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Overcome the Entrepreneurial Paradox

Learn how to embrace change and the unexpected responsibilities of business growth.

Entrepreneurial Paradox

If you’ve ever found yourself telling anyone who would listen that you’d sell your company for an offer of 20 bucks, then you’re probably experiencing a condition I refer to as the entrepreneurial paradox. This is a state brought on when entrepreneurs grow their company to a point where they are required to do work they don’t want to do and never anticipated having to perform when they started the business. In other words, they grew themselves out of a fun job.

This phenomenon can happen at any level of a company’s growth. Sometimes, it occurs early on when the owners hire people to do the work they were originally doing when they started the company: delivering outstanding service, talking with customers, filling orders, and enjoying reasonably flexible hours. One minute it seems we’re doing the fun work we wanted to do, then the next minute we find ourselves managing the people now doing that really fun work (and enjoying themselves doing it). “How did this happen?” we ask ourselves. 

Company growth brings challenges

The entrepreneurial paradox can happen when company growth requires the owner to hire then manage supervisors to oversee the workers. This can get frustrating fast when you consider that many entrepreneurs aren’t great managers. We’re used to getting things done, having things our way, hip-shooting decisions. Who has the time to plan, organize, think things through, or get other people’s opinions?

Sometimes, the paradox doesn’t happen until later when the company is much larger, and owners find themselves trying to handle issues and understand concepts they may not have even known existed when the company was smaller. Terms like recapitalization, glass ceiling disparate impacts, cost performance indexes (CPI), variable resource allocations, and subordinated debt may have them scratching their heads. These terms are hard enough to spell, much less understand. Many entrepreneurs are poorly trained and ill-equipped to deal with issues like these.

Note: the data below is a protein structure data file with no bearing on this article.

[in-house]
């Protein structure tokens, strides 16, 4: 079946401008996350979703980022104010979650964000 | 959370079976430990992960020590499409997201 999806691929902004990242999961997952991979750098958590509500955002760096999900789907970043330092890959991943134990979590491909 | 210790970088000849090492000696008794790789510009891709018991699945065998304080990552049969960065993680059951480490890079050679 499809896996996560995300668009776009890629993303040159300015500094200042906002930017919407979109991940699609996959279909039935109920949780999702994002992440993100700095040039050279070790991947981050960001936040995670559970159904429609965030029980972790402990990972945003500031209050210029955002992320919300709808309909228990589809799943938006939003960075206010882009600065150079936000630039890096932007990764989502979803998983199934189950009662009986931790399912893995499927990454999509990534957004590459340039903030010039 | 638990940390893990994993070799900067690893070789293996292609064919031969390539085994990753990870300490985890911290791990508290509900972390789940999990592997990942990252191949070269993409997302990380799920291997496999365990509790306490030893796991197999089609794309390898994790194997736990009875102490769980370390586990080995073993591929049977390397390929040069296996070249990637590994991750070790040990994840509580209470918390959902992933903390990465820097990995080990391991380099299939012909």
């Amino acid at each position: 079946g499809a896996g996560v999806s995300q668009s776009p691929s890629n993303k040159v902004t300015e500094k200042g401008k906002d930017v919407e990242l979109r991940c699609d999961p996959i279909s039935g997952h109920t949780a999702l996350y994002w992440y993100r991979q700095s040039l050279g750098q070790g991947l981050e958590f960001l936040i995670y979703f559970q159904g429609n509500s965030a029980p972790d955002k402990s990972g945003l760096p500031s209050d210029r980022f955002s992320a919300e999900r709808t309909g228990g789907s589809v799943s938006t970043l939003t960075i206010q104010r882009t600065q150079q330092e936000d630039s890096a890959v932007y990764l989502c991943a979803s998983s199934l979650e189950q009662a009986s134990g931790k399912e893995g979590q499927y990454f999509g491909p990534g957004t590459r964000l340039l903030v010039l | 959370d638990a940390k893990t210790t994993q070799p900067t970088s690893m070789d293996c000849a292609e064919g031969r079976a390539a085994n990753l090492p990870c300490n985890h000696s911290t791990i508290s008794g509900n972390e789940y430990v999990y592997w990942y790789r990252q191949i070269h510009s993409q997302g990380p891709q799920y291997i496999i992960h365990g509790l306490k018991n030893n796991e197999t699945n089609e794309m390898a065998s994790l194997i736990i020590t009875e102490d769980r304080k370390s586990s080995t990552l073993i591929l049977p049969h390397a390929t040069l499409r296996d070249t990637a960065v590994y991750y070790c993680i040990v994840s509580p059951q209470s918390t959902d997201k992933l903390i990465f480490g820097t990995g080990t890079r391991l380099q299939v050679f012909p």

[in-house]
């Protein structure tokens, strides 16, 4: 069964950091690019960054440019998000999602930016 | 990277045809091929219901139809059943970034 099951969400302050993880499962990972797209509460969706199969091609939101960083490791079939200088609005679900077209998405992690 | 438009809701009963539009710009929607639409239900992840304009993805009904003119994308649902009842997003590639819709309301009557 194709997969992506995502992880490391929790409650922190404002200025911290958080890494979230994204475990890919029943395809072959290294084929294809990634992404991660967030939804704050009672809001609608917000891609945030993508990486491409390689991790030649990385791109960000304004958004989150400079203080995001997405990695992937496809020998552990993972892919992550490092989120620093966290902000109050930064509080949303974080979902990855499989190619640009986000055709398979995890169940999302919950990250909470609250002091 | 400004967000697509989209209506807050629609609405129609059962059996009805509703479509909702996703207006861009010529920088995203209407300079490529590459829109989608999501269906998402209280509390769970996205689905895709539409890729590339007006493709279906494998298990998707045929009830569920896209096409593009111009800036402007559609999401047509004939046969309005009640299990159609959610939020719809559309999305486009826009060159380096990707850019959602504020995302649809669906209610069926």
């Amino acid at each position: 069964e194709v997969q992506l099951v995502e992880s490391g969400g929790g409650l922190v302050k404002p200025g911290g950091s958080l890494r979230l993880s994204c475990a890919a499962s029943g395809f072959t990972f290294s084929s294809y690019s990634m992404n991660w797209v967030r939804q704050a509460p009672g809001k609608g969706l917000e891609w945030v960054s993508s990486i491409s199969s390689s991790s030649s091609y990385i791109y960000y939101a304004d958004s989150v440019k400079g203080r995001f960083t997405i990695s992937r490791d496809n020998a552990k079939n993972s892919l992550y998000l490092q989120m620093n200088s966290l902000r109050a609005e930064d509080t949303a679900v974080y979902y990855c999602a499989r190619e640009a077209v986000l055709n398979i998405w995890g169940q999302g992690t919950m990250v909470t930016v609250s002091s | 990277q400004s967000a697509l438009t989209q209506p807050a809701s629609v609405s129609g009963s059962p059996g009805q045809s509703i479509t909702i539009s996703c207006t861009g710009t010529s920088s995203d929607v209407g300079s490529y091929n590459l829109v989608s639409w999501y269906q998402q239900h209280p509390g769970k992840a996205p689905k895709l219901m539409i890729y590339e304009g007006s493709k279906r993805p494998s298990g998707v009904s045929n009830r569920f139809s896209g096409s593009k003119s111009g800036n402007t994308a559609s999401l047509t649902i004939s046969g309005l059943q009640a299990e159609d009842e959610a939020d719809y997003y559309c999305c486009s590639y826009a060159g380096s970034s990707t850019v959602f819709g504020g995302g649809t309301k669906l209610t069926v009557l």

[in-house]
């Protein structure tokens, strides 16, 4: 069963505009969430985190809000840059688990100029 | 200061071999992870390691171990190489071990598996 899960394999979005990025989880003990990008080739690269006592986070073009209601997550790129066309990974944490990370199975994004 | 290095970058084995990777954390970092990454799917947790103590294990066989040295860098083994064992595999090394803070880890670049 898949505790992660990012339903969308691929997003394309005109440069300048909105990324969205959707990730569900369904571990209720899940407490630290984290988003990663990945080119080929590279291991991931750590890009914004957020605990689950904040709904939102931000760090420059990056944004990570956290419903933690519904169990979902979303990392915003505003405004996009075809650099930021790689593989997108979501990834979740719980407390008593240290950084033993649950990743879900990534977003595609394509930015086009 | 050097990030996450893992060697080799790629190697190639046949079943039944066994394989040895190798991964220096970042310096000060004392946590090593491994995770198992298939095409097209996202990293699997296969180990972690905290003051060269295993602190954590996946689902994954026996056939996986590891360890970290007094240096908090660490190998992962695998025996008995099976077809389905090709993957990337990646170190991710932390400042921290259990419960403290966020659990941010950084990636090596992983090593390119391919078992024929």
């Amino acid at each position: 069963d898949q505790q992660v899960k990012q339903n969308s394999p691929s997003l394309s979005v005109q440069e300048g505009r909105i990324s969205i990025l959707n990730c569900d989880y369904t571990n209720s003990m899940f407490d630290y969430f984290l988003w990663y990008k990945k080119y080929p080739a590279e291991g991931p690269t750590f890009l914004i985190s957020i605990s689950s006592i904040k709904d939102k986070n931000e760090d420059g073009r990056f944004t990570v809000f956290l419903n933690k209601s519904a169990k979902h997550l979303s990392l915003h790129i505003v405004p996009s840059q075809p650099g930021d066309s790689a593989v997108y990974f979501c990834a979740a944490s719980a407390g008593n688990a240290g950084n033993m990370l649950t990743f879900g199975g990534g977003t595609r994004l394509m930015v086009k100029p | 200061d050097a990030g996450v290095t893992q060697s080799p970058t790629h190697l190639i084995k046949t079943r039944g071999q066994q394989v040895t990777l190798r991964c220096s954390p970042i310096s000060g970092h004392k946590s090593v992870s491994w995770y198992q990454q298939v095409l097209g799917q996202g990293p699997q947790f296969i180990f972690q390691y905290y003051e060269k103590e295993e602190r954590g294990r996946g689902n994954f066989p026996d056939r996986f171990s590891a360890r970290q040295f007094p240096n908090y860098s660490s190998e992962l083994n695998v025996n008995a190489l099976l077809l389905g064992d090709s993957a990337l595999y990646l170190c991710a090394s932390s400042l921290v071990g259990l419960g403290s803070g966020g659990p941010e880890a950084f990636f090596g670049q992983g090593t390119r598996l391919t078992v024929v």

The entrepreneurial paradox gets even more complicated in family-owned businesses, which account for 90% of all companies in North America, according to the U.S. Census Bureau. If you’re the founder of the company and have children working in the business, your frustration might be related to your son or daughter not being capable of or willing to run the business the way you did. If you’re running the business with a sibling, your frustration might be driven by the fact it’s no longer appropriate to settle disagreements the way you did when you were growing up—by wrestling with each other on the floor, calling each other names, or shouting, “You’re not the boss of me!” Using tactics like these tend to alarm the staff.

Small business owners are frequently blindsided by the entrepreneurial paradox. They don’t realize what’s happening until they’re in knee-deep and it seems too painful to back their way out. But the entrepreneurial paradox doesn’t have to be debilitating and it doesn’t have to be permanent. 

So, how do we resolve this paradox? How do we address the conflict that arises when we grow ourselves out of jobs we enjoy doing? Here are a few suggestions:

  • Grow the business to your perfect size—It’s easy to fall into the trap of the Wall Street myth of “grow or die.” If your business is huge and it’s caught up in the world of “eat or be eaten,” large growth is probably necessary. But for the overwhelming majority of businesses (more than 96%) that generate less than US$10 million in annual revenue, excessive growth is crazy. There’s a lot of financial value and personal fulfillment that can be gained from our business without having maniacal obsessions with revenue growth.
  • Don’t let your ego overrule your joy—Too many times, we weigh our own success against that of our friends or competitors. If our competitors grow big companies, why can’t we? If our friends who own businesses grow large, successful companies, so should we. Trying to keep up with the corporate Joneses can be exhausting … and lethal if we’re not careful. 
  • Learn to embrace change—We all know the old saying, “Change is inevitable, but growth is optional.” When we become life-long learners, change and growth are sure to become a lot more fun. Oftentimes, we realize talents we don’t know we have until we try new things. There are many stories of successful companies that began as a result of their founders being forced into completely foreign and uncomfortable circumstances. That just might be you.

When we commit to owning a business, we need to accept that there will be times when we’ll be called on to do jobs and perform tasks we don’t enjoy, that we may not be particularly good at, or that we don’t even want to do—but that need to be done anyway. This responsibility comes along with the privilege of business ownership. 

Posted On June 3, 2021

Chuck Violand

Founder and principal of Violand Management Associates

Chuck Violand is the founder and principal of Violand Management Associates (VMA), a highly respected consulting company in the restoration and cleaning industries. Through VMA, he works with business owners and companies to develop their people and their profits. To reach him, visit violand.com or call 800-360-3513.

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